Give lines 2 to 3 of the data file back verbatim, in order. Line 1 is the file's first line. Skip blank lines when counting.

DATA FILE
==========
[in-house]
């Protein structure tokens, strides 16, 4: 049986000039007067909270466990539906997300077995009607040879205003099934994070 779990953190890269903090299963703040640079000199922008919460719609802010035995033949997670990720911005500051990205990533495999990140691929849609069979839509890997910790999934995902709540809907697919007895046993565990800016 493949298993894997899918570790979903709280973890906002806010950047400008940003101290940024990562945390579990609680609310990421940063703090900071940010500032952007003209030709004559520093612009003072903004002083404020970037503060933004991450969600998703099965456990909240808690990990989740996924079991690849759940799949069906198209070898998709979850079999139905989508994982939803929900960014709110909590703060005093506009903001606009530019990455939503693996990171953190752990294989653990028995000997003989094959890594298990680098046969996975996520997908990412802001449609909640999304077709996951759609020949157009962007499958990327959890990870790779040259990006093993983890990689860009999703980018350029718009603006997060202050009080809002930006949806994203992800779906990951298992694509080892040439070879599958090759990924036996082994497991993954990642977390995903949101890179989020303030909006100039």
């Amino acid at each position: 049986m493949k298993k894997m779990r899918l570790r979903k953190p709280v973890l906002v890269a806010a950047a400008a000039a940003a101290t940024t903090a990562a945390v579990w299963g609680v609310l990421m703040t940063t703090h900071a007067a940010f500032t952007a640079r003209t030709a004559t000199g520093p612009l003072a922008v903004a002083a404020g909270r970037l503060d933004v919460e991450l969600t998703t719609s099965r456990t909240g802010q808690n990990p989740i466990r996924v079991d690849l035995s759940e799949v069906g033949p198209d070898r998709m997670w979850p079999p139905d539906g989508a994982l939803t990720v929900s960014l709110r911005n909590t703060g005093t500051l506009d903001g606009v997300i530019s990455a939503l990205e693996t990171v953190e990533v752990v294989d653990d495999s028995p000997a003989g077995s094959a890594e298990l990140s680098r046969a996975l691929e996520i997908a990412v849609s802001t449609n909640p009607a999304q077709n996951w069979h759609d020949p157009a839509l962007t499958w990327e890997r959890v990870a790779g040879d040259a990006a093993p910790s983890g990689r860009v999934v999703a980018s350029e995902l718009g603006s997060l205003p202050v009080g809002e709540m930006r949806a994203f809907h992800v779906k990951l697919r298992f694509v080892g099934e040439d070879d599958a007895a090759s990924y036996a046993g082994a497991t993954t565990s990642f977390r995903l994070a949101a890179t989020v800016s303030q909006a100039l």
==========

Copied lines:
């Protein structure tokens, strides 16, 4: 049986000039007067909270466990539906997300077995009607040879205003099934994070 779990953190890269903090299963703040640079000199922008919460719609802010035995033949997670990720911005500051990205990533495999990140691929849609069979839509890997910790999934995902709540809907697919007895046993565990800016 493949298993894997899918570790979903709280973890906002806010950047400008940003101290940024990562945390579990609680609310990421940063703090900071940010500032952007003209030709004559520093612009003072903004002083404020970037503060933004991450969600998703099965456990909240808690990990989740996924079991690849759940799949069906198209070898998709979850079999139905989508994982939803929900960014709110909590703060005093506009903001606009530019990455939503693996990171953190752990294989653990028995000997003989094959890594298990680098046969996975996520997908990412802001449609909640999304077709996951759609020949157009962007499958990327959890990870790779040259990006093993983890990689860009999703980018350029718009603006997060202050009080809002930006949806994203992800779906990951298992694509080892040439070879599958090759990924036996082994497991993954990642977390995903949101890179989020303030909006100039």
């Amino acid at each position: 049986m493949k298993k894997m779990r899918l570790r979903k953190p709280v973890l906002v890269a806010a950047a400008a000039a940003a101290t940024t903090a990562a945390v579990w299963g609680v609310l990421m703040t940063t703090h900071a007067a940010f500032t952007a640079r003209t030709a004559t000199g520093p612009l003072a922008v903004a002083a404020g909270r970037l503060d933004v919460e991450l969600t998703t719609s099965r456990t909240g802010q808690n990990p989740i466990r996924v079991d690849l035995s759940e799949v069906g033949p198209d070898r998709m997670w979850p079999p139905d539906g989508a994982l939803t990720v929900s960014l709110r911005n909590t703060g005093t500051l506009d903001g606009v997300i530019s990455a939503l990205e693996t990171v953190e990533v752990v294989d653990d495999s028995p000997a003989g077995s094959a890594e298990l990140s680098r046969a996975l691929e996520i997908a990412v849609s802001t449609n909640p009607a999304q077709n996951w069979h759609d020949p157009a839509l962007t499958w990327e890997r959890v990870a790779g040879d040259a990006a093993p910790s983890g990689r860009v999934v999703a980018s350029e995902l718009g603006s997060l205003p202050v009080g809002e709540m930006r949806a994203f809907h992800v779906k990951l697919r298992f694509v080892g099934e040439d070879d599958a007895a090759s990924y036996a046993g082994a497991t993954t565990s990642f977390r995903l994070a949101a890179t989020v800016s303030q909006a100039l």